An Egyptian pyramid that has fascinated the world for 4,500 years is still spilling secrets.
Scientists have found a hidden corridor about 30 feet long near the main entrance to the Great Pyramid of Giza that could lead to more discoveries, Egyptian officials said on March 2. The pyramid outside Cairo is the last of the Seven Wonders of the Ancient World still standing.
"This discovery, in my opinion, is the most important discovery of the 21st Century," Zahi Hawass, Egypt's former minister of antiquities, told reporters outside the pyramid.
The new area was found without moving any rocks or doing any digging thanks to a project called Scan Pyramids started by Egypt's Ministry of Antiquities in 2015.
Using advanced cosmic-ray scans and 3D simulations, researchers were able to peer behind the thick limestone walls of a cavity on the north face of the 456-foot-tall pyramid without any drilling or excavation.
The newly discovered corridor, which Egyptian officials said is about 6.5 feet wide and 30 feet long, was found behind gigantic chevrons (or V-shaped rocks) near the front entrance.
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In 2016, scientists discovered a cavity behind the chevrons, and now researchers believe the corridor may have been built to relieve pressure inside the massive pyramid.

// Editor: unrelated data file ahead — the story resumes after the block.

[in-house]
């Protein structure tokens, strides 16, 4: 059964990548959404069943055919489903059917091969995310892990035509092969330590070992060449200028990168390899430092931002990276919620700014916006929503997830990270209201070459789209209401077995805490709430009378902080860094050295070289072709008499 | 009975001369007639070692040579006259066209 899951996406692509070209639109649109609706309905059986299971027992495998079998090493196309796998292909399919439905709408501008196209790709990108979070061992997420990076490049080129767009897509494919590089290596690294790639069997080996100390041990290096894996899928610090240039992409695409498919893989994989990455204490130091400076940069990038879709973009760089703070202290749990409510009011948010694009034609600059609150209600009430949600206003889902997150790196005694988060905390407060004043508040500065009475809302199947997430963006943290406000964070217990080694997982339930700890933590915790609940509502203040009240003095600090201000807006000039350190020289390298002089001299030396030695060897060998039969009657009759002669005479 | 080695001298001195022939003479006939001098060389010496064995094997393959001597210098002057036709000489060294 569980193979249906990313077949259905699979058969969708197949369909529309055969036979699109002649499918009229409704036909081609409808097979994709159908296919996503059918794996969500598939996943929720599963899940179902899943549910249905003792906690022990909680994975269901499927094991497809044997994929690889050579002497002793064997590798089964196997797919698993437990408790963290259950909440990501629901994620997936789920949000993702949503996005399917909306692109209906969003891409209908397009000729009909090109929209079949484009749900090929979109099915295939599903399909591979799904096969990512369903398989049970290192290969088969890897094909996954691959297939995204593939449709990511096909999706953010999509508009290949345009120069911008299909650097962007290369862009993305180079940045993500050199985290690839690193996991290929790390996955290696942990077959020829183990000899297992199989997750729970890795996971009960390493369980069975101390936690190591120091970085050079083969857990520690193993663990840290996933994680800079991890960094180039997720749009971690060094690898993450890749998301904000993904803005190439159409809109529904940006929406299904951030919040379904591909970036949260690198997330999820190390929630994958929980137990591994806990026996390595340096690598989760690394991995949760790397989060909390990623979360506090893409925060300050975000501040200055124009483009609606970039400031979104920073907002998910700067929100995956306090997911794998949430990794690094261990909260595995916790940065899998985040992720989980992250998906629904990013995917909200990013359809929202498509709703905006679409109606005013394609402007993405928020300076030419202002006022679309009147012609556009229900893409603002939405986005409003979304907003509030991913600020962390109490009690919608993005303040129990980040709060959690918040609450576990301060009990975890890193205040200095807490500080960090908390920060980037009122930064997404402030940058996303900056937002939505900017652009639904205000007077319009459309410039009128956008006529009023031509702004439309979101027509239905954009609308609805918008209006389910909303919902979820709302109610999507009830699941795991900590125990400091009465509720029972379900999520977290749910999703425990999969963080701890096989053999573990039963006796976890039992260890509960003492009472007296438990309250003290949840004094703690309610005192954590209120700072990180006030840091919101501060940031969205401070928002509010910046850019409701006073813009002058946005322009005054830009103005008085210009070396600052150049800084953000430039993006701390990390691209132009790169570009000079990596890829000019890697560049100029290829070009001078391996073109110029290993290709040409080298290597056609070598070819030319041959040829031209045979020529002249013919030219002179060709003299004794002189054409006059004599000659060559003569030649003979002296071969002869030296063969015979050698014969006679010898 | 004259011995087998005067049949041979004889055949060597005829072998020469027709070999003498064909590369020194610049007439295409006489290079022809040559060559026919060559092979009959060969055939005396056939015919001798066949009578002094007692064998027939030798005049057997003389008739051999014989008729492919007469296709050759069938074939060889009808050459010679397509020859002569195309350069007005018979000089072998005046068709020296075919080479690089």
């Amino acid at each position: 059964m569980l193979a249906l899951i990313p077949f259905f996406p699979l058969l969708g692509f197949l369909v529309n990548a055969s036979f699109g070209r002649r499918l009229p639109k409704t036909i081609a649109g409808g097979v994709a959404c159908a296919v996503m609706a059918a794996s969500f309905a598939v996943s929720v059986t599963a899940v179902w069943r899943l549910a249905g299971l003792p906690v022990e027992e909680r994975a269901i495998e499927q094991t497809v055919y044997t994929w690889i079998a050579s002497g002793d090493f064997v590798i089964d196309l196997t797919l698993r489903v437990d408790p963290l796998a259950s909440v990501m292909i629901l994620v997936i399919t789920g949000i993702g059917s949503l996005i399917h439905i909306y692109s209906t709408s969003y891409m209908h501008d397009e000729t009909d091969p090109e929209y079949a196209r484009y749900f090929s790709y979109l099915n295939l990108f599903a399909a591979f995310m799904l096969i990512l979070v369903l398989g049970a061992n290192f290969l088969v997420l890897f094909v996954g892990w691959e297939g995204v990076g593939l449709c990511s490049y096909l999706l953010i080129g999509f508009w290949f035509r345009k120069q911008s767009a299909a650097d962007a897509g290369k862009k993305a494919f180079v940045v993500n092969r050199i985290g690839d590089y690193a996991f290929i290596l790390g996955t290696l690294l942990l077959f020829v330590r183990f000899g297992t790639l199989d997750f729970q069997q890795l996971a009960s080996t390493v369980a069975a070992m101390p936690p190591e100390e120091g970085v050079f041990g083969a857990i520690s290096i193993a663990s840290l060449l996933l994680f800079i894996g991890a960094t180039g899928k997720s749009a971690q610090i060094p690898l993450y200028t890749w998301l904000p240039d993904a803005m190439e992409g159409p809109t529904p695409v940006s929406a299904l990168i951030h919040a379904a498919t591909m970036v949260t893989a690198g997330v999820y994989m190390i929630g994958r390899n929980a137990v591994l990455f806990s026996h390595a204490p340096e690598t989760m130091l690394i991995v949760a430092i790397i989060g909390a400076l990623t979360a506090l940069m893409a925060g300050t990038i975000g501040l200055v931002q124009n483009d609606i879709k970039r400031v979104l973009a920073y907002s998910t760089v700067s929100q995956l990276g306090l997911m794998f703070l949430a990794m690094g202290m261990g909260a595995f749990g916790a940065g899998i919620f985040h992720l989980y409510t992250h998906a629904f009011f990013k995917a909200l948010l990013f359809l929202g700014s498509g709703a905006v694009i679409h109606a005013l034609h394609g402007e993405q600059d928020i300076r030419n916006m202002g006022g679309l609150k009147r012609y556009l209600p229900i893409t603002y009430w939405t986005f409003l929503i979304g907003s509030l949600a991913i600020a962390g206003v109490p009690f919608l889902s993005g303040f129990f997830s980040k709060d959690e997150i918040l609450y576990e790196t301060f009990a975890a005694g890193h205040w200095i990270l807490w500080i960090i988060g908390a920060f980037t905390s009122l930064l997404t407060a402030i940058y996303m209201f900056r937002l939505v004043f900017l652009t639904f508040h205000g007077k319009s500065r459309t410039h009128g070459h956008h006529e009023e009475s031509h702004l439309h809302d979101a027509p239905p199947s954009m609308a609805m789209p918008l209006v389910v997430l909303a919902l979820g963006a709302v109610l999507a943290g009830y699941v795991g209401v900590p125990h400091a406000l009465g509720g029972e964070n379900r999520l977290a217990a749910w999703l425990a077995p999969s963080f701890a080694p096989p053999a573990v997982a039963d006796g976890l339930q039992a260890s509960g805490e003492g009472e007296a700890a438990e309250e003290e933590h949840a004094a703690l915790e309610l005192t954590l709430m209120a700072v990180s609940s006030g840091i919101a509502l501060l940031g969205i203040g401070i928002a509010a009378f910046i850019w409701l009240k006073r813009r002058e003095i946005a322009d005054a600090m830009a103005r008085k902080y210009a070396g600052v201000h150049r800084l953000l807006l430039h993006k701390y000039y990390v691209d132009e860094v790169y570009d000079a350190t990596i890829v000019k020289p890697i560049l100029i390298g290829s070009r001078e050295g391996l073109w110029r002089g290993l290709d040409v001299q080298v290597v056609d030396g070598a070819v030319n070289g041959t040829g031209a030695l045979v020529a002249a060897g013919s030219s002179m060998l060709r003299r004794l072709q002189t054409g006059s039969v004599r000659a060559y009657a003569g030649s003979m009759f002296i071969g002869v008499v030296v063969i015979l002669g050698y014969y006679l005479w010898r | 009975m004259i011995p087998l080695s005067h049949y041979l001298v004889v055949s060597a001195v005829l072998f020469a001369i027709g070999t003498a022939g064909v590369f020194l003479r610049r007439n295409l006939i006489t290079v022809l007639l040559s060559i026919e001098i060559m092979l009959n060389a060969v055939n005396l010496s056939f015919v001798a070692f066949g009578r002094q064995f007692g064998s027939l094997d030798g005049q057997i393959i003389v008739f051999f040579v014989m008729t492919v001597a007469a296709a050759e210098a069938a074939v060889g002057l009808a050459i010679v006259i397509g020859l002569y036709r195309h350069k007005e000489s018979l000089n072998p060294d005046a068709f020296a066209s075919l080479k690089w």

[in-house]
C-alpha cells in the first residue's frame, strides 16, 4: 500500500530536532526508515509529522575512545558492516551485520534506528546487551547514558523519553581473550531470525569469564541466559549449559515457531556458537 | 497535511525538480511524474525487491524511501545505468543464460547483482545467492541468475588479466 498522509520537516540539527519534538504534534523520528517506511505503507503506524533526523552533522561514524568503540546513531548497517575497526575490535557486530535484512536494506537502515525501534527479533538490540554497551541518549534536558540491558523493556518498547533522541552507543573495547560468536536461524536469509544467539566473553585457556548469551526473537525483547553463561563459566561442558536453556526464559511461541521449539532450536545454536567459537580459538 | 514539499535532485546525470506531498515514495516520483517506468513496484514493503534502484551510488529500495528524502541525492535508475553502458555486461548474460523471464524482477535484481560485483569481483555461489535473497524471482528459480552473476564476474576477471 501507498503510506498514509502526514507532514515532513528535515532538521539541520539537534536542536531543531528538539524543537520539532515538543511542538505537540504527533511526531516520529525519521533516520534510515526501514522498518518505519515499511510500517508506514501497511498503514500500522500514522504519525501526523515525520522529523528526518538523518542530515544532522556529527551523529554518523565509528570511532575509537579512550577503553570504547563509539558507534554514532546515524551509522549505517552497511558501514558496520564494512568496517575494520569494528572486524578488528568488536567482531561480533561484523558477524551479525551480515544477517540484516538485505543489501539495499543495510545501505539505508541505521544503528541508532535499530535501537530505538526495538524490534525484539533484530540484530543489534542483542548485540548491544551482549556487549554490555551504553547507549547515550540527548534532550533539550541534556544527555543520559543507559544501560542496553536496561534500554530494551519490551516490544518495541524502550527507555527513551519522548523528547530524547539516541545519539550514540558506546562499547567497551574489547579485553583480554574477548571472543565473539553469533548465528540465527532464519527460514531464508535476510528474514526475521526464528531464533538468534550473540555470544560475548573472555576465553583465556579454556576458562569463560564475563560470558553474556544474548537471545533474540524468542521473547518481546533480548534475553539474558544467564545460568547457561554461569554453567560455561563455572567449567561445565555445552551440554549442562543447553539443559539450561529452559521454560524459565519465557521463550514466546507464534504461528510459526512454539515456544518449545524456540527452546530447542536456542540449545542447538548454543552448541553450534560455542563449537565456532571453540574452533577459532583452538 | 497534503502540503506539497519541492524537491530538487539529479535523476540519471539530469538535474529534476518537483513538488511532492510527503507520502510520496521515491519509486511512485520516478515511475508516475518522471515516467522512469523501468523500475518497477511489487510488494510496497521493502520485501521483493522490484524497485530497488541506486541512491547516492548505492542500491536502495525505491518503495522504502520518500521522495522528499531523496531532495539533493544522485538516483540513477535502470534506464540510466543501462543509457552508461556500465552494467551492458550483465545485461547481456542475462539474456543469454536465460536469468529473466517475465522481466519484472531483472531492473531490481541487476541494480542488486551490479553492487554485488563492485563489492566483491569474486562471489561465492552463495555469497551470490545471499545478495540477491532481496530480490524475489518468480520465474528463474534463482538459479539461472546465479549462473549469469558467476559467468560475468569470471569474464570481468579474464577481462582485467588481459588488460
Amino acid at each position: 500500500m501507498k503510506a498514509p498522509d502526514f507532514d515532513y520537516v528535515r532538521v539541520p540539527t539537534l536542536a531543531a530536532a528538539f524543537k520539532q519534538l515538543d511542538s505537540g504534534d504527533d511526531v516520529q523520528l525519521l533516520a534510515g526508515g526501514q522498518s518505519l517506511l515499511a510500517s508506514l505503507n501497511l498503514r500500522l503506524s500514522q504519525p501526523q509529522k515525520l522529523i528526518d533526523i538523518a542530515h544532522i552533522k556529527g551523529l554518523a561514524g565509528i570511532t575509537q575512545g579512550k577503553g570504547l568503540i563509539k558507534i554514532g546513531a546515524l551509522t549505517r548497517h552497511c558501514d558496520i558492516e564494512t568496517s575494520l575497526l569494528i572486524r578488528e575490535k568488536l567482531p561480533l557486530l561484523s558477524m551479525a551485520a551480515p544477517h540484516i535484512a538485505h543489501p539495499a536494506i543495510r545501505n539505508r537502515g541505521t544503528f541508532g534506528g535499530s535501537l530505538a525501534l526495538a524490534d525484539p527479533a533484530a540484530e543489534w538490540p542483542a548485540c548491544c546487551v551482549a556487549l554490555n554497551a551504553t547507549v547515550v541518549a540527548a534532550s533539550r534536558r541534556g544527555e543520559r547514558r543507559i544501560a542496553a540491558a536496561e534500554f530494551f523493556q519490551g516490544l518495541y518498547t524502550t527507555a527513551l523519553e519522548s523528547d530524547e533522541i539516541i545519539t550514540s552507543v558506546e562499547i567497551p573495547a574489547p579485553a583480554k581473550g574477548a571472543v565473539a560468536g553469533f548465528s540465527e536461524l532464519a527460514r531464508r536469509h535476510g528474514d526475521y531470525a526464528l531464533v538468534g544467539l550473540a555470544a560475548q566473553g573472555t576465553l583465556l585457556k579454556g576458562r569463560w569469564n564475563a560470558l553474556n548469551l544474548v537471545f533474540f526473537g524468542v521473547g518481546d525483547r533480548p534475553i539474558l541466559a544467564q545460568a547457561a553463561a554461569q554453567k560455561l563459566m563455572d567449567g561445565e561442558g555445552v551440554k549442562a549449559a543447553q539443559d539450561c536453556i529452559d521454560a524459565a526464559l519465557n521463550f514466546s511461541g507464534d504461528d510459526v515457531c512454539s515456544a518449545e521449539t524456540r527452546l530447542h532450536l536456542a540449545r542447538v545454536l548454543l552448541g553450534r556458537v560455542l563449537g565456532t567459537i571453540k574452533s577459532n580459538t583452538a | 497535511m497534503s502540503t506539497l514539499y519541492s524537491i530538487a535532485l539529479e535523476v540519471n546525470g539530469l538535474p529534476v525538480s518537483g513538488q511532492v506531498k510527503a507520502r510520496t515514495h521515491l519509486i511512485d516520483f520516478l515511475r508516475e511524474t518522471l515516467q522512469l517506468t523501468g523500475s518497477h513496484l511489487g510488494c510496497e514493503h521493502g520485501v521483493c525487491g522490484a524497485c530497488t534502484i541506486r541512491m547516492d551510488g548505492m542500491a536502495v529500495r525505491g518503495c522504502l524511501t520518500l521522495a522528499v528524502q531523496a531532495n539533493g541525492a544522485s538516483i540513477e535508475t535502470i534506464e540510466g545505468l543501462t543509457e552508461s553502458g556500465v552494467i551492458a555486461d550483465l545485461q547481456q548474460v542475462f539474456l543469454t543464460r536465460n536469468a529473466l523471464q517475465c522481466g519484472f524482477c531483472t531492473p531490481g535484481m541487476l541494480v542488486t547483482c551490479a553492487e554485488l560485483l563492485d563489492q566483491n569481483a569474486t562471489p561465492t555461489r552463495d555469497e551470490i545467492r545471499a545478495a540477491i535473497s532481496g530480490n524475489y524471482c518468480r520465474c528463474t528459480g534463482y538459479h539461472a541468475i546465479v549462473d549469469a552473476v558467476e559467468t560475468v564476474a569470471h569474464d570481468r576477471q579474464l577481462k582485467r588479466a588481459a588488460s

"This corridor, it’s protecting or reducing the pressure on something beneath it," Mostafa Waziri of Egypt's Supreme Council of Antiquities said. "Might be chamber, might be something else. Very soon, we can figure out what is the main issue of this corridor."
One of the most popular tourist destinations in the world, the Great Pyramid of Giza was built as a tomb for the pharaoh Khufu, who died in 2566 BC, according to Egypt's Ministry of Tourism and Antiquities.
It took an estimated 10 to 20 years to build and was the world's tallest structure until the Eiffel Tower in Paris was built in 1889.